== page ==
It was a mystery that I hadn’t realized was a mystery.
While I’ve written about this several times before, let me re-explain it for any crusty-blog virgins out there: In the original comics, Thanos is literally in love with death. As in, he sees death as a beautiful woman with whom he’s in love. As in death becomes a literal woman for him.
Now when Thanos first pops up in that mid-credits scene in the original Avengers movie in 2012, it seems like the films are going to follow the lead of the original comics.
“To challenge them is to court death”—at which Thanos offers a knowing smile. Not a lot of room for misinterpretation here.
In subsequent films, the death-thing never really comes up again. But because of the way Thanos was introduced, I thought the love-of-death thing was still there, even if they weren’t bringing it up directly for whatever reason. As mentioned at the beginning, it was a mystery that I hadn’t even realized was there.
In the wake of Avengers: Endgame, however, it has been revealed that there was a conscious choice to change Thanos’s motivations as a character. As Jim Starlin told it to Screen Geek:
I found out why they wanted to take Death out, because the Marvel Universe at this point, they don’t figure the movie-going population is ready for the abstract end of these, such as Eternity and that. Talk is that it’s probably going to change with these Dr. Strange movies coming out. So, I was okay with it. I was kind of surprised when I found out what the new motivation was because it was straight out of Silver Surfer 34 which I had forgotten about. I didn’t realize that until after I read an article about it. Only a fool would figure that a multi-million-dollar production is going to do a page-by-page carbon copy adaptation of your work. It just doesn’t work that way. This is the real world. So I came in there saying give them flexibility because you’re just going to be disappointed otherwise, and I had done enough work where I had other things adapted into screenplay where I realized that things were going to change. What I was so pleasantly surprised about is how close they stayed to the spirit, if not the exact letter of the character and they really did as close an adaptation of Thanos as I think they could have under the circumstances of a different universe movie demands and what-have-you.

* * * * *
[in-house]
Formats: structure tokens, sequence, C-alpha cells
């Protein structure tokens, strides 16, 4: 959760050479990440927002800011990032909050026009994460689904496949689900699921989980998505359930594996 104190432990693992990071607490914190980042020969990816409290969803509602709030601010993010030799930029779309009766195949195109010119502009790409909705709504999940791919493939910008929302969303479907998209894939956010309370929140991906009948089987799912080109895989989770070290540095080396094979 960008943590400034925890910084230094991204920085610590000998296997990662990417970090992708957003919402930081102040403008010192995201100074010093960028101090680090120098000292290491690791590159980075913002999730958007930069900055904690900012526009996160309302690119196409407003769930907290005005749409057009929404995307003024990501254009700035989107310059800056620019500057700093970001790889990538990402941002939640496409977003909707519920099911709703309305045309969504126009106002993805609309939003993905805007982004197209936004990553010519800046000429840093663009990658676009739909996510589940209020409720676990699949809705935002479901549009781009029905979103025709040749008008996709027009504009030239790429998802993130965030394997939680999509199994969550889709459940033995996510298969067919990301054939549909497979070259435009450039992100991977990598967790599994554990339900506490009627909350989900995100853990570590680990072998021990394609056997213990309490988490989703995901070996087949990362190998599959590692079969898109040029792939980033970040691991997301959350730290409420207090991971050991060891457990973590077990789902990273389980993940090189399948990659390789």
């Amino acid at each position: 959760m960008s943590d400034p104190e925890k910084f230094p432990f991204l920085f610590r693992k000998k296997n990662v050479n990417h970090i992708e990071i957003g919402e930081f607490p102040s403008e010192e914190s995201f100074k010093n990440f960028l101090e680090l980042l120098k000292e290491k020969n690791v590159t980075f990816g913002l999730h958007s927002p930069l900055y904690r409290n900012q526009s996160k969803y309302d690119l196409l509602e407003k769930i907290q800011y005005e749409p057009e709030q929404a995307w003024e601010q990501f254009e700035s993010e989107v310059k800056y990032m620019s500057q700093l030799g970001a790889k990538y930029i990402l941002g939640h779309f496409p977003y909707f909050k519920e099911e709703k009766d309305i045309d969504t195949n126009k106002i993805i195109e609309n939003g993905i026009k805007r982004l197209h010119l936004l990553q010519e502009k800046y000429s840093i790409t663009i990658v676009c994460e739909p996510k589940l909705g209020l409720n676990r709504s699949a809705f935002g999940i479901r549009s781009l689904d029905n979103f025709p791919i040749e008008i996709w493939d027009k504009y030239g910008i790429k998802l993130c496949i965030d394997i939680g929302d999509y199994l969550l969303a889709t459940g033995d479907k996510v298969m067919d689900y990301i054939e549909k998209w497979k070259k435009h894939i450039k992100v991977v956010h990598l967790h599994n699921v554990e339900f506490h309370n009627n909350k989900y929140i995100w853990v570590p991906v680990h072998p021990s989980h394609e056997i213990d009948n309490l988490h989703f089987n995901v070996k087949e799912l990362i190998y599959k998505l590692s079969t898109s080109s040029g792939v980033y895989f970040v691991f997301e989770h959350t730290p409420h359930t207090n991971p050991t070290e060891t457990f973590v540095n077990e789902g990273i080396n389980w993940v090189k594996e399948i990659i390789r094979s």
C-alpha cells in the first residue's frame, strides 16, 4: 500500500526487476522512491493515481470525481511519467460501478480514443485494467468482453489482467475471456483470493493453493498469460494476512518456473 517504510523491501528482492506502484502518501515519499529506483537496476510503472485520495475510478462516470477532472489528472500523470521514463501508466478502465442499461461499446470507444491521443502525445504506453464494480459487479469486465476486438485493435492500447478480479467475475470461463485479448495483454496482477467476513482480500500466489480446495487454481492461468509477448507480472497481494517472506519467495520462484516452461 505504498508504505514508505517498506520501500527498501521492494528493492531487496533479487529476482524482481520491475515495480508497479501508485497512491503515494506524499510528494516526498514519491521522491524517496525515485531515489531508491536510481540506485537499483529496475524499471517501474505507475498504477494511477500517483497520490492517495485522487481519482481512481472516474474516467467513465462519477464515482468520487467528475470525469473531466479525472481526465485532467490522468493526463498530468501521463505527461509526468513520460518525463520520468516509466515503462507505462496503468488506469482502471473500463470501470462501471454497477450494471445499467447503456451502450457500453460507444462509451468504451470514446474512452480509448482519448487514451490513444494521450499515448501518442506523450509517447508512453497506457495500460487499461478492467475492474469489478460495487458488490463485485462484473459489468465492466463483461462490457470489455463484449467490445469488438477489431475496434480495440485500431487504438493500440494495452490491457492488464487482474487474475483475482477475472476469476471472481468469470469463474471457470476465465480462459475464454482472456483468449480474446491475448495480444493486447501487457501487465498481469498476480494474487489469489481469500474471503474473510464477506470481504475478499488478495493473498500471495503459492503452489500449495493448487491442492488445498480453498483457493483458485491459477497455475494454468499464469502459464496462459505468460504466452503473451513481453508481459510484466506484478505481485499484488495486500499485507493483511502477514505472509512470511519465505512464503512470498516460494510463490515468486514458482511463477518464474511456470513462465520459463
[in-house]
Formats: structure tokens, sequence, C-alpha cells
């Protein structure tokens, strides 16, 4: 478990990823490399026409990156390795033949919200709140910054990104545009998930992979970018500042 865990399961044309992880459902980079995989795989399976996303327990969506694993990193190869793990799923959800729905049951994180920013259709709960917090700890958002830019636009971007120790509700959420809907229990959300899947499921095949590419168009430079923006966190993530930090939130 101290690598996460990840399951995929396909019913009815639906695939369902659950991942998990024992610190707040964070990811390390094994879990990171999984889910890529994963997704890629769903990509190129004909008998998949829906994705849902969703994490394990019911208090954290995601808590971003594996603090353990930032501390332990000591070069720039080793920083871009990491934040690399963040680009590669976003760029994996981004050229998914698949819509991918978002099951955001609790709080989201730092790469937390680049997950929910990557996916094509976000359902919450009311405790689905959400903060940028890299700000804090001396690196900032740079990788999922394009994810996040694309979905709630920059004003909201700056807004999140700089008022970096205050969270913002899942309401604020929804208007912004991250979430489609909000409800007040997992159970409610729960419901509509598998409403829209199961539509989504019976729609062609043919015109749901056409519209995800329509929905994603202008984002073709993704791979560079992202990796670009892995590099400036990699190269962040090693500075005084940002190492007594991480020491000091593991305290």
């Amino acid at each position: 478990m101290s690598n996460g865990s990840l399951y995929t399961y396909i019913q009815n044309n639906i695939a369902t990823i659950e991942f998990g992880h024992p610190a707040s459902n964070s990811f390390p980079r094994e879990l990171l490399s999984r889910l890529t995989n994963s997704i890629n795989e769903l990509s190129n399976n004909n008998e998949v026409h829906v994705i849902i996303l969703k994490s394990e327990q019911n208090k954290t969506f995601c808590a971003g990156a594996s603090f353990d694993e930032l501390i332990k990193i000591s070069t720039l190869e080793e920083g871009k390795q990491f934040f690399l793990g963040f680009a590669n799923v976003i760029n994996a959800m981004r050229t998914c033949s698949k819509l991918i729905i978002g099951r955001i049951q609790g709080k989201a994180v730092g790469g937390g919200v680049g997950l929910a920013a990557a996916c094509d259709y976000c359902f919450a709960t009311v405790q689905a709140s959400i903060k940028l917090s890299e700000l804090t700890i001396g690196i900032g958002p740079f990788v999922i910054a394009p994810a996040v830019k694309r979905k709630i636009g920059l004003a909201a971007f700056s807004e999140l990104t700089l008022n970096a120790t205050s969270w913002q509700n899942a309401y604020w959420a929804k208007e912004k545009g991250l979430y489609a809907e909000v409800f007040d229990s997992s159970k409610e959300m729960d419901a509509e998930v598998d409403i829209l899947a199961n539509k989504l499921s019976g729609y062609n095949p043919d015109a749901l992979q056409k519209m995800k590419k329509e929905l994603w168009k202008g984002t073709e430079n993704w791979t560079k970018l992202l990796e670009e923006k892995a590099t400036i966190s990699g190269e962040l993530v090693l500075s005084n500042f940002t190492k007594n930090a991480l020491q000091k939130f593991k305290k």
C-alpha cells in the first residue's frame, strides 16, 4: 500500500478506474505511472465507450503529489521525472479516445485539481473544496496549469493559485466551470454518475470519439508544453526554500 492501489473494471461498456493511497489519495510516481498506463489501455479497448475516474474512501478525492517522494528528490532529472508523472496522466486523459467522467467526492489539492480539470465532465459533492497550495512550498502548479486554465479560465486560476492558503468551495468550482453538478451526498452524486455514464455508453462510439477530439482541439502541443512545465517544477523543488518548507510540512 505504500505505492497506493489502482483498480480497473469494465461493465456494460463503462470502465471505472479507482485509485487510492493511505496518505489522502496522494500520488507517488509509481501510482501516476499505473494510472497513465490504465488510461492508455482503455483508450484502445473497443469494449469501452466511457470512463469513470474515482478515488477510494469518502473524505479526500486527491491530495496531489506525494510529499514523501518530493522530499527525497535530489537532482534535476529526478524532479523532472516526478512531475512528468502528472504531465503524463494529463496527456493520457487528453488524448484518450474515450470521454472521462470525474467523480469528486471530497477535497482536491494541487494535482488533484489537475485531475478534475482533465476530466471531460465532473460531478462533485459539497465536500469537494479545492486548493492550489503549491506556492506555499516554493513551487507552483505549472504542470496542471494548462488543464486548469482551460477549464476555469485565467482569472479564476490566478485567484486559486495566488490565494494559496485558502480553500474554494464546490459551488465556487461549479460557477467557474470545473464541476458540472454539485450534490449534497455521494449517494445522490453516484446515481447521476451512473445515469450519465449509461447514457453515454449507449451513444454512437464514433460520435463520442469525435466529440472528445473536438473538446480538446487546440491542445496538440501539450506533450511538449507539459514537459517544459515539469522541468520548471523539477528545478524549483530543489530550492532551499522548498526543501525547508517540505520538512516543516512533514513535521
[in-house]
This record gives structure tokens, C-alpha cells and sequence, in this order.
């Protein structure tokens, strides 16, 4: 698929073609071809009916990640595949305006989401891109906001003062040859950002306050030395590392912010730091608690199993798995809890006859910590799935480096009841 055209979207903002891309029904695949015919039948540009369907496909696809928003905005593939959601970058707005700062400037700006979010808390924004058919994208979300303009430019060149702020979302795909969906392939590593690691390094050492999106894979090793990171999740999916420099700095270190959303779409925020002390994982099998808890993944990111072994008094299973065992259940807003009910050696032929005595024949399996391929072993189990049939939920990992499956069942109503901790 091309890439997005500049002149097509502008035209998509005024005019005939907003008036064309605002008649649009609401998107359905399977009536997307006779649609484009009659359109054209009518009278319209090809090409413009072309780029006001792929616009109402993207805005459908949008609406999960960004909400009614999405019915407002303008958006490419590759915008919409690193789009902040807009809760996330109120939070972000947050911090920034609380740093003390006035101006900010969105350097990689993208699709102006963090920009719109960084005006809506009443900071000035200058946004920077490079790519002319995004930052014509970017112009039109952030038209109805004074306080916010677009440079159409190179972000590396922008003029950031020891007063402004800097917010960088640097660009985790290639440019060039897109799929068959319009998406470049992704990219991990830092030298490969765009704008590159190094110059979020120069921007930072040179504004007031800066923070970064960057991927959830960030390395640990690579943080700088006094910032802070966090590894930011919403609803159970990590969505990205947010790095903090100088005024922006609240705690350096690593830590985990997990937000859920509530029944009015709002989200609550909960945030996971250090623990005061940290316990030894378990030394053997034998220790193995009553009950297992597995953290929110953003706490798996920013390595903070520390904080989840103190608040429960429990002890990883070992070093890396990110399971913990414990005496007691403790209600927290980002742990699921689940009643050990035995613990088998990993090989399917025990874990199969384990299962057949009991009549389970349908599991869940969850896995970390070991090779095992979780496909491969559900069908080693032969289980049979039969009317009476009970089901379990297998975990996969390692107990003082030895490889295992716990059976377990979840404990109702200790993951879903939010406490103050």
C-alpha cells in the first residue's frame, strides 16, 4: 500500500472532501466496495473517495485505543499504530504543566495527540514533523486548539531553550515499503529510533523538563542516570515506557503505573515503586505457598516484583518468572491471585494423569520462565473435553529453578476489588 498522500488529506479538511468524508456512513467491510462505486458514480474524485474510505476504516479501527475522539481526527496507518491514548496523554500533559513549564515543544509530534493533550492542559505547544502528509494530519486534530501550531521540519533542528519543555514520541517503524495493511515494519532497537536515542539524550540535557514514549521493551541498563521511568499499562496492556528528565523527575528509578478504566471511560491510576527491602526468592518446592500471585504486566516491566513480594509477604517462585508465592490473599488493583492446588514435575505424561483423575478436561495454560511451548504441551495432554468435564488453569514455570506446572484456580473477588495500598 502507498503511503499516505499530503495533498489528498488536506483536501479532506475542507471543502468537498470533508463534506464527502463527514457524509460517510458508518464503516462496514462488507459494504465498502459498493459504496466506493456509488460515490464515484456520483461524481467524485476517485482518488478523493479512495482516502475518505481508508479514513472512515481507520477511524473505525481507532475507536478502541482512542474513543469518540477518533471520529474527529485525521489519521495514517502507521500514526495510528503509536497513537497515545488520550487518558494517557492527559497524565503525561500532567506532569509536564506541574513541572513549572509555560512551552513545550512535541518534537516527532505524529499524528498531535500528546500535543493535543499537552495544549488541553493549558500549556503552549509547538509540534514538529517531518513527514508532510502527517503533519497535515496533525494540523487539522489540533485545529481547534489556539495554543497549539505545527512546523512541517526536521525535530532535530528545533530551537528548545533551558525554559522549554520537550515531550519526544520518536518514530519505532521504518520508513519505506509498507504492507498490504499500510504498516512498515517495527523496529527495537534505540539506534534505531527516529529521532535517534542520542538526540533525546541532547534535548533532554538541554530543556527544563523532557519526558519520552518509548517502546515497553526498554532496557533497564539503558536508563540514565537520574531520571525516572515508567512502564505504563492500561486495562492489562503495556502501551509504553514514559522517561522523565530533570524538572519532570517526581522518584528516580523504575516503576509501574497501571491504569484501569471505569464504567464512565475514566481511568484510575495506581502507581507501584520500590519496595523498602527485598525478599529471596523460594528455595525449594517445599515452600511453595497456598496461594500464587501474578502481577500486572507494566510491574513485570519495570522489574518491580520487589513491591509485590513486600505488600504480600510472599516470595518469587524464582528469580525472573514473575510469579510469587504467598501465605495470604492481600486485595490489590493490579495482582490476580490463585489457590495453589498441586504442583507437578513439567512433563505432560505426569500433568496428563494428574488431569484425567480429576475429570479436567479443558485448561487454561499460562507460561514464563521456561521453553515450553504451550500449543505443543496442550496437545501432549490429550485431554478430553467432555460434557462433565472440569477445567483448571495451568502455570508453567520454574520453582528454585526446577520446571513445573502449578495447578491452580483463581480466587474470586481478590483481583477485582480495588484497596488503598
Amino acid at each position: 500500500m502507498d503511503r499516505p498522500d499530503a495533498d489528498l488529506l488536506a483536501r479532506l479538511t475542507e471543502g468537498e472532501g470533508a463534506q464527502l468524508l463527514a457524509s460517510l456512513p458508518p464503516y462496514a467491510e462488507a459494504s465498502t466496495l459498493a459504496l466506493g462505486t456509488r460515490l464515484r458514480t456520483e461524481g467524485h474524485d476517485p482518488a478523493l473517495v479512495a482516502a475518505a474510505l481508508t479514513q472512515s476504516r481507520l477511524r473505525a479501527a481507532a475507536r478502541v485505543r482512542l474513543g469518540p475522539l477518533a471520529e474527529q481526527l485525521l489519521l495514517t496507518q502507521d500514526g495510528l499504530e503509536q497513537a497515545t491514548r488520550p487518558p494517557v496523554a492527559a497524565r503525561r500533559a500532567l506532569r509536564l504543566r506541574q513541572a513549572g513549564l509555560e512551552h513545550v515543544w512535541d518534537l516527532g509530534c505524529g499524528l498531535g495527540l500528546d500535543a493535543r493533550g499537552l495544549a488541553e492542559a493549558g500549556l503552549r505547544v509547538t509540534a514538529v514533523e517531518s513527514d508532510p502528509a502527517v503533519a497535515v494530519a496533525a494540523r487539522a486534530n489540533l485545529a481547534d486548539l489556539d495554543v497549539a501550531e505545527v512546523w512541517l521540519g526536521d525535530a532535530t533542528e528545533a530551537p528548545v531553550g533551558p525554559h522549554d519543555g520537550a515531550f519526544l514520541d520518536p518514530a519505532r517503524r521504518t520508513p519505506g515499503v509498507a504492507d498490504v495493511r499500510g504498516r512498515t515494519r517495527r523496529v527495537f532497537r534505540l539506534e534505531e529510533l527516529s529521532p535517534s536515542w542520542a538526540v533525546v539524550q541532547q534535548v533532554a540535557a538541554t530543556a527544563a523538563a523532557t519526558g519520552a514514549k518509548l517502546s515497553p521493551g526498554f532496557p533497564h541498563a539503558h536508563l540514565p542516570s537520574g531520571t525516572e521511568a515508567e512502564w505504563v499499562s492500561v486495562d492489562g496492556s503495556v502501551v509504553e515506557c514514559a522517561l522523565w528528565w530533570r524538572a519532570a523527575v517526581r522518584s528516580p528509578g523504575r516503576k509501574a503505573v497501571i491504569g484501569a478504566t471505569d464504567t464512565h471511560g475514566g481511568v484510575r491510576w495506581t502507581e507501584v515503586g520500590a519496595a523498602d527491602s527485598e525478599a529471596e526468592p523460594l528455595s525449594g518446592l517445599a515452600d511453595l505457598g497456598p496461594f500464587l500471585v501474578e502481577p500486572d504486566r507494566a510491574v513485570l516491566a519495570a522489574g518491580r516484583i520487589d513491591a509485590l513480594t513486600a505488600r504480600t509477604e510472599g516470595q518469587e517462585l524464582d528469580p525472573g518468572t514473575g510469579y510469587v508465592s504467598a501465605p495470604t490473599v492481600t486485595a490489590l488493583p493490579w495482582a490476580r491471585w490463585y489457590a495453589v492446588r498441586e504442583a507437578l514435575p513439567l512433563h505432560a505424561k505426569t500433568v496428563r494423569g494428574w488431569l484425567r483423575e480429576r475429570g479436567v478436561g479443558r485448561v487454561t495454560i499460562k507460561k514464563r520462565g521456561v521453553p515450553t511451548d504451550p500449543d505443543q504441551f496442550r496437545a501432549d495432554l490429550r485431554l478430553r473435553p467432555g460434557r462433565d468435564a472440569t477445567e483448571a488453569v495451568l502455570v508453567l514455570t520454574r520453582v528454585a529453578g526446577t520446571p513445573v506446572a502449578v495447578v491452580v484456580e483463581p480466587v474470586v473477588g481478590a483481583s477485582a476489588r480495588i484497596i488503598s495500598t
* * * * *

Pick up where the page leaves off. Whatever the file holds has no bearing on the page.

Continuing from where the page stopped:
So modern, adult movie-goers are not “ready for the abstract end of these,” like Death and Eternity and such? So they’re not as mature and sophisticated as the kids who were buying and reading the original comics back in the mid-1970s? Which can only mean us kids were all genius prodigies, then?
Y’know, I always suspected as much, but I’m glad someone else said it. (Or pretty much said it.)